And I have a second method wich is more realistic. When I find something that I really like that I think would work for the client but it’s already used by somebody else, or it is too old, or I can’t afford to buy or it would be a a rip-off, I look at that for a long time, I read a few books and I draw it and I sketch over it and then I put it away and the next day I sit down and draw it from memory. And then it’s different, obviously.
All these images came together in my head and what I sketched was what I thought looked like Sabon but I looked at Sabon and it was totally different. So it’s original. So, it was influenced by it but it wasn’t a copy. Maybe it’s osmosis, it’s how it’s called. And I think it’s pretty much how everybody works.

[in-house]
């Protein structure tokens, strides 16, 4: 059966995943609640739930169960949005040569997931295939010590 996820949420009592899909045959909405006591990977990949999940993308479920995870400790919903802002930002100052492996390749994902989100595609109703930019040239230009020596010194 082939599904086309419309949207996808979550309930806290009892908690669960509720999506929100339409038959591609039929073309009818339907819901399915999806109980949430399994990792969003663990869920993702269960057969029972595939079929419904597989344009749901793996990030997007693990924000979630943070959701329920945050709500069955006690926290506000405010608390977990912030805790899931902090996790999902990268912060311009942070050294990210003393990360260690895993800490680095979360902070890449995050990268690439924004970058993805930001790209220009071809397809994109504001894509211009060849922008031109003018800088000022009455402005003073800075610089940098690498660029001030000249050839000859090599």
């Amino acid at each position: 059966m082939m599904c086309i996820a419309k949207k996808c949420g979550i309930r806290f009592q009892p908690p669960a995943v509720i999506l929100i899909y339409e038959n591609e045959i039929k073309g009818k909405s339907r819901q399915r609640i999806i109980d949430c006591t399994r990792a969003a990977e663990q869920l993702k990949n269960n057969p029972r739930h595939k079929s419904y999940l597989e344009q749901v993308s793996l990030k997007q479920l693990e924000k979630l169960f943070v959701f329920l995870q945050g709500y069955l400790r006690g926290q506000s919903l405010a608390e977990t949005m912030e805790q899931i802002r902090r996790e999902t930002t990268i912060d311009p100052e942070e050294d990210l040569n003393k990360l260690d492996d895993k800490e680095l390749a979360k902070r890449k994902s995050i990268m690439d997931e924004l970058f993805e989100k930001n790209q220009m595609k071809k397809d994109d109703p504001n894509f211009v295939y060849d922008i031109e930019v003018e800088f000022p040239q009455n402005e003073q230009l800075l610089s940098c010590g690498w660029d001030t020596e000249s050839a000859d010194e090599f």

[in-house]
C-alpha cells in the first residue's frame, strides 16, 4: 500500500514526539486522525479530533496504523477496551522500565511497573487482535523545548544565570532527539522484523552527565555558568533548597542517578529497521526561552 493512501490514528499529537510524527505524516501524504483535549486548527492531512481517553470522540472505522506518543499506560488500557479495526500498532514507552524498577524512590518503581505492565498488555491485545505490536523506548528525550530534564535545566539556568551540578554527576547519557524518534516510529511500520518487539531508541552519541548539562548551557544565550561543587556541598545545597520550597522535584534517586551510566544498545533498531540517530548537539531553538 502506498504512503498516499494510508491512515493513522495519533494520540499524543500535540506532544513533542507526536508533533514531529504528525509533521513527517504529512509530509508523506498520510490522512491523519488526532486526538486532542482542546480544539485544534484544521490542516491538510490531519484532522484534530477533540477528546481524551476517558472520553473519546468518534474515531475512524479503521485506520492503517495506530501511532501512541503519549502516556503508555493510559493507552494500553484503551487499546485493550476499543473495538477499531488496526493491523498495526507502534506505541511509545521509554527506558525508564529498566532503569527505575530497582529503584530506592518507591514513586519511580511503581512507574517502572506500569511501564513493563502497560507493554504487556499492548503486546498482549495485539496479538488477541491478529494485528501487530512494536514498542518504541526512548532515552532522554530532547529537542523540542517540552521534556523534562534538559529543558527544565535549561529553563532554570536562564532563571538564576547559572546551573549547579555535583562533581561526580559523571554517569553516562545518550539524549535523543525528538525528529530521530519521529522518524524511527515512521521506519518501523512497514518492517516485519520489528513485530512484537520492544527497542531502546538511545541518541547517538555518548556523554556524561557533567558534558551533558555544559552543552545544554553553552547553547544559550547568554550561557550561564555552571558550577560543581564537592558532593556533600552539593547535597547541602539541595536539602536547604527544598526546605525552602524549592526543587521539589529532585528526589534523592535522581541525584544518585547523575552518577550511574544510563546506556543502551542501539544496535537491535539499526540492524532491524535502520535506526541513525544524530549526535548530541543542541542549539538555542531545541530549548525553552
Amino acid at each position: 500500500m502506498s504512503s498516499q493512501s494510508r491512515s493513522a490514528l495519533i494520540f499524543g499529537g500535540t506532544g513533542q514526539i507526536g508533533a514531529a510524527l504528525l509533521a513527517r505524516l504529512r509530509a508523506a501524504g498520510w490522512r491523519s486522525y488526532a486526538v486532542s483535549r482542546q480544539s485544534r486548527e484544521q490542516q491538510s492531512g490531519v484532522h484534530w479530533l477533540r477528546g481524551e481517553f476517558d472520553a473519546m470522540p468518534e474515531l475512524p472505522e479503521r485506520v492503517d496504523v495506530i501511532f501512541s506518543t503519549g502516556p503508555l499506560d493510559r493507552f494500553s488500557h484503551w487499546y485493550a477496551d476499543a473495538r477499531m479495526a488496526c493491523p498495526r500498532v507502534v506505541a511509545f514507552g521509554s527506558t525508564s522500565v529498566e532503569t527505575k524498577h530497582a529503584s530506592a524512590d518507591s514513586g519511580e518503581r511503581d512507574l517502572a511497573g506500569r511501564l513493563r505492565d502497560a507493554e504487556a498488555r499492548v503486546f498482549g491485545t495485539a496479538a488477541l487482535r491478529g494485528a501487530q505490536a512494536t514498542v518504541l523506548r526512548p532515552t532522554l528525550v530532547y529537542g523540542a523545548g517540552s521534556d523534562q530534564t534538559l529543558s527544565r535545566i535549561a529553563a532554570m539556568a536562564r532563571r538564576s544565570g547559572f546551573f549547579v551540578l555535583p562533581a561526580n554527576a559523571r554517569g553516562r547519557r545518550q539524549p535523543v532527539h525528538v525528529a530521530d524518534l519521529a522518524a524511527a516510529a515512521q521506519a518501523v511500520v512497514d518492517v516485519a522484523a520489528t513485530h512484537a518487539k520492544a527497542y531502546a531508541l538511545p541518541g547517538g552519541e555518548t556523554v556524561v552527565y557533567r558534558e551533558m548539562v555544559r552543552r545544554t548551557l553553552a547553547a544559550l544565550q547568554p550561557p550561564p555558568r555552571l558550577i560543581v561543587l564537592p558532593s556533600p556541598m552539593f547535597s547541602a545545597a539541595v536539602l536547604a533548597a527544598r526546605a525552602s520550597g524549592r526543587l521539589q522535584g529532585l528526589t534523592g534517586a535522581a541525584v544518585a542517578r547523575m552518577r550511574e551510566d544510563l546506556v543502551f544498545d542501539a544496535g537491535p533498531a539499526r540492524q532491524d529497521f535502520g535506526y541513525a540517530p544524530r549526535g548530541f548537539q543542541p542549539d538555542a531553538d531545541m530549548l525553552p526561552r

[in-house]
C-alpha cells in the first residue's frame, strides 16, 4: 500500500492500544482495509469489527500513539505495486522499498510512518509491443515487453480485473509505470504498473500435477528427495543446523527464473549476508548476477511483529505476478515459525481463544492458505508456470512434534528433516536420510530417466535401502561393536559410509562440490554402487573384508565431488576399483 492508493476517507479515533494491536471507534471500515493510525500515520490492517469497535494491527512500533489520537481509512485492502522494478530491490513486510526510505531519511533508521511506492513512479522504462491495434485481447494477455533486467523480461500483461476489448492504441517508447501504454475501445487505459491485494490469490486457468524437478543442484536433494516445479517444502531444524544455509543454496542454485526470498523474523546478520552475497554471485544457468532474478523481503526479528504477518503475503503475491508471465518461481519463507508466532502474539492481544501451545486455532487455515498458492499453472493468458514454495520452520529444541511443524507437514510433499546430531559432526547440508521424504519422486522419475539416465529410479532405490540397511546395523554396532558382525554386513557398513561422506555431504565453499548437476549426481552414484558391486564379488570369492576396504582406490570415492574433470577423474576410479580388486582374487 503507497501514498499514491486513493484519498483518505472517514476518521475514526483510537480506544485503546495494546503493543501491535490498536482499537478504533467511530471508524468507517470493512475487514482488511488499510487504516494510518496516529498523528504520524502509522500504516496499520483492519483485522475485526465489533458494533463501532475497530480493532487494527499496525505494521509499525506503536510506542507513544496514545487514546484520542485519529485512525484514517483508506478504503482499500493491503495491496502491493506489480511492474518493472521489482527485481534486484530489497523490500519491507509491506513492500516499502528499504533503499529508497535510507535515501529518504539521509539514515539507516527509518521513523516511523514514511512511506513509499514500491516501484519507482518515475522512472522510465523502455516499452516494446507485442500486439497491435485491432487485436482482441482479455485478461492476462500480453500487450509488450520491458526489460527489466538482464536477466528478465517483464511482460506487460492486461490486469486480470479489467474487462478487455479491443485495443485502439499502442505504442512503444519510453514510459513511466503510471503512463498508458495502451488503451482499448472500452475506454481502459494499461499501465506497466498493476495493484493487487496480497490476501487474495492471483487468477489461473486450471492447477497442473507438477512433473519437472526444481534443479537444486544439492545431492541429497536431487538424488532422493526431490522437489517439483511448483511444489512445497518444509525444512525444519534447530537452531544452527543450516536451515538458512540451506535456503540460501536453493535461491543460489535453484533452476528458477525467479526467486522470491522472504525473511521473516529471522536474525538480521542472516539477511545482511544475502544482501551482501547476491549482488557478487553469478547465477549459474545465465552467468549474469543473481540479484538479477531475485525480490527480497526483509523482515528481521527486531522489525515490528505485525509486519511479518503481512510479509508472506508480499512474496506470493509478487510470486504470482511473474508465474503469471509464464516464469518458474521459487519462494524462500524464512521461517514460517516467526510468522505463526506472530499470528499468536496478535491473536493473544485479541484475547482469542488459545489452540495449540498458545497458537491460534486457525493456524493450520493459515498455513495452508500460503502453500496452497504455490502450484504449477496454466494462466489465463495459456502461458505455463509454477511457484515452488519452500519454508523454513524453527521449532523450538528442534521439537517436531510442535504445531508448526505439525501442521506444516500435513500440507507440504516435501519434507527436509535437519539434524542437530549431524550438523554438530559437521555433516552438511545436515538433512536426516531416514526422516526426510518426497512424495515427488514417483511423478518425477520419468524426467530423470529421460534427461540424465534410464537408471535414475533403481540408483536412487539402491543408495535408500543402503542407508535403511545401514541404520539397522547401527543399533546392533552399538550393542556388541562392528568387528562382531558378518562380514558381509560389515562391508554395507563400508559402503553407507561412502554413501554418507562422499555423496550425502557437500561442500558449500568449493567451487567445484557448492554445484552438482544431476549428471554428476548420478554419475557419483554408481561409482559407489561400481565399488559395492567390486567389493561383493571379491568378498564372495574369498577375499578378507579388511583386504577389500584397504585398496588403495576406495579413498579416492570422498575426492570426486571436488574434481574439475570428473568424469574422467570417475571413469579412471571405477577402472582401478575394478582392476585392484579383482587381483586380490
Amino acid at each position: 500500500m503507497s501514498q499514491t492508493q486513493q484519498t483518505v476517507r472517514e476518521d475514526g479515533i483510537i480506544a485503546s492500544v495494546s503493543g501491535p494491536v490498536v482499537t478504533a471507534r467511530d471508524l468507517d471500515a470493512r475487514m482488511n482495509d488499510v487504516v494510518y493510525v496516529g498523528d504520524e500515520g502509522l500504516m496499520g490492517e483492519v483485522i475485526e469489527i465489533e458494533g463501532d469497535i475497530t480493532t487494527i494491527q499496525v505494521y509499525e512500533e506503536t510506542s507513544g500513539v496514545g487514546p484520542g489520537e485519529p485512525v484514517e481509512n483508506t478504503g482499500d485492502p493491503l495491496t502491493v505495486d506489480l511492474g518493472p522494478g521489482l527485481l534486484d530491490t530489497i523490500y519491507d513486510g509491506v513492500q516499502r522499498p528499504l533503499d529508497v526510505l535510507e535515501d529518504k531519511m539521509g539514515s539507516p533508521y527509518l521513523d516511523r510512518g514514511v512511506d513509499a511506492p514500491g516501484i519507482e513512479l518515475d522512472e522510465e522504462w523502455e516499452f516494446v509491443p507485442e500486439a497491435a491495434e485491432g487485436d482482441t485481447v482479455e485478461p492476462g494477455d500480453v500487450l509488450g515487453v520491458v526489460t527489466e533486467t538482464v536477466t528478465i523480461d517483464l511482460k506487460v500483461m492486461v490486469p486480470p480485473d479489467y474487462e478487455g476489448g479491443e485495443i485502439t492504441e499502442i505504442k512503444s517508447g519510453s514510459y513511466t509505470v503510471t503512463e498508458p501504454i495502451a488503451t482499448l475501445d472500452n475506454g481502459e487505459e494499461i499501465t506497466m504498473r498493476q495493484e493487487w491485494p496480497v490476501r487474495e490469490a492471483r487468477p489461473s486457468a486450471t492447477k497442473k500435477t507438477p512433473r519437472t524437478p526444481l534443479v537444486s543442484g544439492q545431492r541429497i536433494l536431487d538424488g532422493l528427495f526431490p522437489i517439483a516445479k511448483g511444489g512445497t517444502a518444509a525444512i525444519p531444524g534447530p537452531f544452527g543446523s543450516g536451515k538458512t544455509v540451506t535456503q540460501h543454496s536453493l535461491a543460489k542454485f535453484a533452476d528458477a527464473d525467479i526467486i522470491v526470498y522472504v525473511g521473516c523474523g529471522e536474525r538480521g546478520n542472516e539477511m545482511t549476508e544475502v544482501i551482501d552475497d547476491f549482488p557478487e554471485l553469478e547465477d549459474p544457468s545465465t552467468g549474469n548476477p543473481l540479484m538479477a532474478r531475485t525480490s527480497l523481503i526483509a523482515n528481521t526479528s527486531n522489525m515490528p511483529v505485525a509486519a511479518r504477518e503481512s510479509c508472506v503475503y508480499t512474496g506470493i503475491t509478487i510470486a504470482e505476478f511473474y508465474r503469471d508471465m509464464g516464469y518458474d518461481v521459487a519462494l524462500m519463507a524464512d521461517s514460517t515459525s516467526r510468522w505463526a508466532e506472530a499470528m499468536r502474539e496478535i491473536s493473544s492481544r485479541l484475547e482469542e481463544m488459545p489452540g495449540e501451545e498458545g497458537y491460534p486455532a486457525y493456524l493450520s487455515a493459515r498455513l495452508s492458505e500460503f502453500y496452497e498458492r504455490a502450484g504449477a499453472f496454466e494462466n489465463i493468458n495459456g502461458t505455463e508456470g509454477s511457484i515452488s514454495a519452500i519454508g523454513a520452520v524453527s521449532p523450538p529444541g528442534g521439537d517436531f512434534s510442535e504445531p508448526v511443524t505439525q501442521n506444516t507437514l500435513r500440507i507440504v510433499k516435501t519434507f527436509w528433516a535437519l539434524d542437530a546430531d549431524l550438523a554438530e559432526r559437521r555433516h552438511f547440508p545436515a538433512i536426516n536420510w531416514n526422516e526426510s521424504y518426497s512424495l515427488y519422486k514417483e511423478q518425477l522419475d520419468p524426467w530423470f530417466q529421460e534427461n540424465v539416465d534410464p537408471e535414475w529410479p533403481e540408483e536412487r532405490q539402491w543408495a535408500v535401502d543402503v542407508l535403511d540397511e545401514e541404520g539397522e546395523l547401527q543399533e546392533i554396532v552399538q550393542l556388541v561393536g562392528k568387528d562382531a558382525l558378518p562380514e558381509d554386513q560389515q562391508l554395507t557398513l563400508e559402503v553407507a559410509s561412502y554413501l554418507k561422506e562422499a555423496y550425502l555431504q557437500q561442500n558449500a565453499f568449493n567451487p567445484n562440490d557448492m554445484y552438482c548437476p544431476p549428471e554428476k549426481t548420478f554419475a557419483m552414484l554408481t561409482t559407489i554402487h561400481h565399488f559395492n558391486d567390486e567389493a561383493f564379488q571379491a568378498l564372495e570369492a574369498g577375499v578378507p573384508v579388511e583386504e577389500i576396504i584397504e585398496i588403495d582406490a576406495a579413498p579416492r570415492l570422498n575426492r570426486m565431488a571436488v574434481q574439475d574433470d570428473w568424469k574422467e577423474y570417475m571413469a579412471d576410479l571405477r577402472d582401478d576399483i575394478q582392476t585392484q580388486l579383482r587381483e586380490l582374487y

Everybody is influenced by somebody else.
— Erik Spiekermann (2010) Putting Back the Face into Typeface
Very interesting description about how creativity works. I think that he nails it when he describes the sequence of understanding something deeply by immersing (read, input) into it and then detaching (write, output) completely to do something new, original… but not completely.
Everything around you is inside what you do.
Spend 10 minutes for the whole short documentary, it’s worth it.